Leila Abboud is a Bloomberg Gadfly columnist covering technology. She previously worked for Reuters and the Wall Street Journal.

Shira Ovide is a Bloomberg Gadfly columnist covering technology. She previously was a reporter for the Wall Street Journal.

First China, now Facebook. Things don't get any easier for Ericsson, the biggest maker of telecoms equipment.

It's spent the best part of a decade coping with a competitive onslaught from low-cost Chinese rival Huawei. Now it's dealing with a surprising newcomer: Mark Zuckerberg's social media behemoth.

Poorly Equipped
Ericsson and Nokia shares haven't performed well
Source: Bloomberg

Facebook has teamed up with companies including Intel, Nokia (an Ericsson competitor) and operators Deutsche Telekom and SK Telecom. They're collaborating on open-source designs for the next generation of equipment linking our smartphones to mobile towers and transmitting text messages and YouTube videos. Zuckerberg wants the project to connect the billions of people who don't have Internet access, especially in areas where building networks is hard because of climate or lack of reliable electricity.

Today's mobile networks are complicated and expensive to build. A typical 4G base station in a city costs about 100,000 euros ($113,000), not counting the fibre line connecting it to the network. Things will get even more complicated when the next generation of mobile tech, 5G, links everything from fridges to electricity meters to the Web.

Facebook's goal is to simplify all this by creating blueprints for cheap base stations and other network gear. It won't make the kit, but the designs will be open to use to anyone -- so lowering the industry's barriers to entry. If its vision pans out (still a big if), it would mean an uncomfortable shift in the status quo for Ericsson, Nokia and Huawei.

And Facebook has form in hardware disruption. It used a similar approach to rework the guts of the world's data centers, the computing hubs used by Web services and corporate networks. In 2011, it backed the Open Compute Project, encouraging participants to share designs for servers and other data center equipment. Along with cloud computing, the shift has reshaped the industry.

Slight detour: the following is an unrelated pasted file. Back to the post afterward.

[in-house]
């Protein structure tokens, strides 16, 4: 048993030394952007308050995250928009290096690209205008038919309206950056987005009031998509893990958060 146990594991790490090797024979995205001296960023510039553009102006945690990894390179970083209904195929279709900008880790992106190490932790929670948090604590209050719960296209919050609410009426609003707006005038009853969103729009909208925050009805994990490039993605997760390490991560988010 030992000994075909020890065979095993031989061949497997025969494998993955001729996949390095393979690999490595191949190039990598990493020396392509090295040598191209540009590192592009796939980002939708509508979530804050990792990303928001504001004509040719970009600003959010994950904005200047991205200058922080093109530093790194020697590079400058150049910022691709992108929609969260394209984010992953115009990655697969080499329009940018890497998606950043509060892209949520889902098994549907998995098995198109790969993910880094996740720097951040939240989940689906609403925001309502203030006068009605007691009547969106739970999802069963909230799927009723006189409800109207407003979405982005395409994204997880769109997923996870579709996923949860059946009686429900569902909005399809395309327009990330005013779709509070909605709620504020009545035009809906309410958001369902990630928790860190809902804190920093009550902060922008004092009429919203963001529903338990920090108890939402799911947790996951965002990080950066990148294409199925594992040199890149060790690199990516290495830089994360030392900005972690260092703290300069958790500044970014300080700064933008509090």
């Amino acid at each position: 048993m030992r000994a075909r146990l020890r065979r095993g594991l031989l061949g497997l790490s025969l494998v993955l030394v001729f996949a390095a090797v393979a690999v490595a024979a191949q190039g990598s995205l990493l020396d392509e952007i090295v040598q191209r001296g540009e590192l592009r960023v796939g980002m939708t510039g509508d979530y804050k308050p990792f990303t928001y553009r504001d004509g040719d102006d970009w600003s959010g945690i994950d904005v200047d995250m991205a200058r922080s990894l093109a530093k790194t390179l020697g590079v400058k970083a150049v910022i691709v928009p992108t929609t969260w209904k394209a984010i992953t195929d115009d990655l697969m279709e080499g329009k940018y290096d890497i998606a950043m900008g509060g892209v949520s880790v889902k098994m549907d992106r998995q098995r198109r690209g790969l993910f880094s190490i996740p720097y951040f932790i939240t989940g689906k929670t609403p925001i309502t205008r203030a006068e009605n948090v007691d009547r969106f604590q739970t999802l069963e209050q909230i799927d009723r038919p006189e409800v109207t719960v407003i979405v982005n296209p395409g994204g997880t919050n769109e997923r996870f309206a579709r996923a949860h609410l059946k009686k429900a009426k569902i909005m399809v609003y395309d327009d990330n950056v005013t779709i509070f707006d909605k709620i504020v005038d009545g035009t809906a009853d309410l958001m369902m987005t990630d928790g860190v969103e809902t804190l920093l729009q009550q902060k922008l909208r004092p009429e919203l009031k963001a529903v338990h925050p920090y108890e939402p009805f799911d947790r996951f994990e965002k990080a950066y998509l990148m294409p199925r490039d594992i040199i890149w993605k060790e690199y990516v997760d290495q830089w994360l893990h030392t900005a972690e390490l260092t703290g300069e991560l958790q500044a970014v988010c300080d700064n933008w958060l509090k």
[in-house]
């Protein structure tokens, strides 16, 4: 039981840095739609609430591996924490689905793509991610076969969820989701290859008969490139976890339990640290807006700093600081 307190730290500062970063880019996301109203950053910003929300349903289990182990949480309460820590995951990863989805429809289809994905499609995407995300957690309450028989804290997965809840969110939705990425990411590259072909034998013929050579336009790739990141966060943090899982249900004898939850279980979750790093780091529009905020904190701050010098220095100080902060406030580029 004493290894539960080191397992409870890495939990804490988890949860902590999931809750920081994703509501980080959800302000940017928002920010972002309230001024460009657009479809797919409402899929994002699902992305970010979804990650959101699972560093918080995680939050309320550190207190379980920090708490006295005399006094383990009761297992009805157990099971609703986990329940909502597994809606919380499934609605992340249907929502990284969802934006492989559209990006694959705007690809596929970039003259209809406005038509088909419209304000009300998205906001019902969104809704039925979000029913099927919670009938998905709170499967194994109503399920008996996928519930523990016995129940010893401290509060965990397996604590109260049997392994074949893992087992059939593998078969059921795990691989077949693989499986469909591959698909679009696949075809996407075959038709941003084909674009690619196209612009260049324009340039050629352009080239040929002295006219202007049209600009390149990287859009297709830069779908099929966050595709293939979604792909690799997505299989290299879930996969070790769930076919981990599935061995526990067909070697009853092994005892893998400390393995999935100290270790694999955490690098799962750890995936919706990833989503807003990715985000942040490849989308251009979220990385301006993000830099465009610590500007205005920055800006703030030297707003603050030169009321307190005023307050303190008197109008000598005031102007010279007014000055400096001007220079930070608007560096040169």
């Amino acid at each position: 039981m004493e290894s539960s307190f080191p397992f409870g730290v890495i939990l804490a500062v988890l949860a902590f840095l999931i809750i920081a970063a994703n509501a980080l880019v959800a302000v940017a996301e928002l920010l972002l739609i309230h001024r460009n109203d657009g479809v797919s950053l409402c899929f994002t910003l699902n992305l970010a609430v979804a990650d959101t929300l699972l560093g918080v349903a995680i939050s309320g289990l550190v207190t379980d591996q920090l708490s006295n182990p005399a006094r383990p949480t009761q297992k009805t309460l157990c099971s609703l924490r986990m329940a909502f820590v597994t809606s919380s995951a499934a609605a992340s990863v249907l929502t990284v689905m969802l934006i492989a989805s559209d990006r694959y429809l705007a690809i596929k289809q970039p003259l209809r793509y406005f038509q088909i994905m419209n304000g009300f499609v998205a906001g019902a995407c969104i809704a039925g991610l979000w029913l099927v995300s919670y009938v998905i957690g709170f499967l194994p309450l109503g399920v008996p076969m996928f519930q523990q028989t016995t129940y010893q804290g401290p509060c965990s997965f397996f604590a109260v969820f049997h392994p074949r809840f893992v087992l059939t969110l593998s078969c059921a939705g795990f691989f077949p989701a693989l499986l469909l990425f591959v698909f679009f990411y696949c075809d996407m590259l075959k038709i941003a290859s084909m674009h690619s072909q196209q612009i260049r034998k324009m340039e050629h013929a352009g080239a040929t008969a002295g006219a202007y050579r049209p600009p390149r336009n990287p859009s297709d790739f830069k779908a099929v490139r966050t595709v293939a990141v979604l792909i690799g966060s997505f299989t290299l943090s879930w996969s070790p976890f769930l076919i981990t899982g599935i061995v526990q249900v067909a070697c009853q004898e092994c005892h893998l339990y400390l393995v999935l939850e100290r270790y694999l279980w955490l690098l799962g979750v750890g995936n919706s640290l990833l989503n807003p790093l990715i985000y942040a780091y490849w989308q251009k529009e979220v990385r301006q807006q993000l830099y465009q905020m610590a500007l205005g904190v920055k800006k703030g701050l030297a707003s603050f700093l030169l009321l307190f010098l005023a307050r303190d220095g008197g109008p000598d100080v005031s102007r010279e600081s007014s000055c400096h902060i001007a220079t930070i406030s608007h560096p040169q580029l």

The proliferation of simpler kit helped make hardware a low-margin commodity. Lots of servers are still sold each year, but market share and pricing power have been transformed. IBM decided to get out of the business. Asian companies such as Quanta and Inspur sold 18.3 percent of the most common type of server last year, up from 3 percent in 2008, according to research firm IDC.

Even big names now shun pricey servers for cheaper Facebook-inspired equipment. Goldman Sachs says more than 80 percent of its new server purchases are Open Compute-style gear.

Nokia has decided on the "keep your enemy close" approach and has worked with Facebook, first on Open Compute and now on the telecoms project. Ericsson and Huawei have largely steered clear so far. Nokia says the project will expand the market, and there is hope among the established manufacturers that they'll be protected by phone companies' heavy reliance on secure and reliable networks.

But given the telecoms gear market has been limp for a while, any slight competitive change must be taken seriously. 

Slow Burn
Telecoms equipment spending has risen only slightly despite smartphones
Source: IDC

With most 4G networks already built in the U.S. and China, carriers’ investment will slump 7 percent this year and 5 percent next, according to Deutsche Bank. Ericsson's operating margin was in the 20 percent range before Huawei's arrival, and will be about 10 percent this year, according to Bloomberg data. The 10 percent drop in its share price on Thursday because of falling sales shows its vulnerability in a difficult market.

While Facebook won't kill the telecom equipment business overnight, it's never wise to under-estimate Zuckerberg.

This column does not necessarily reflect the opinion of Bloomberg LP and its owners.

To contact the authors of this story:
Leila Abboud in Paris at
Shira Ovide in New York at

To contact the editor responsible for this story:
James Boxell at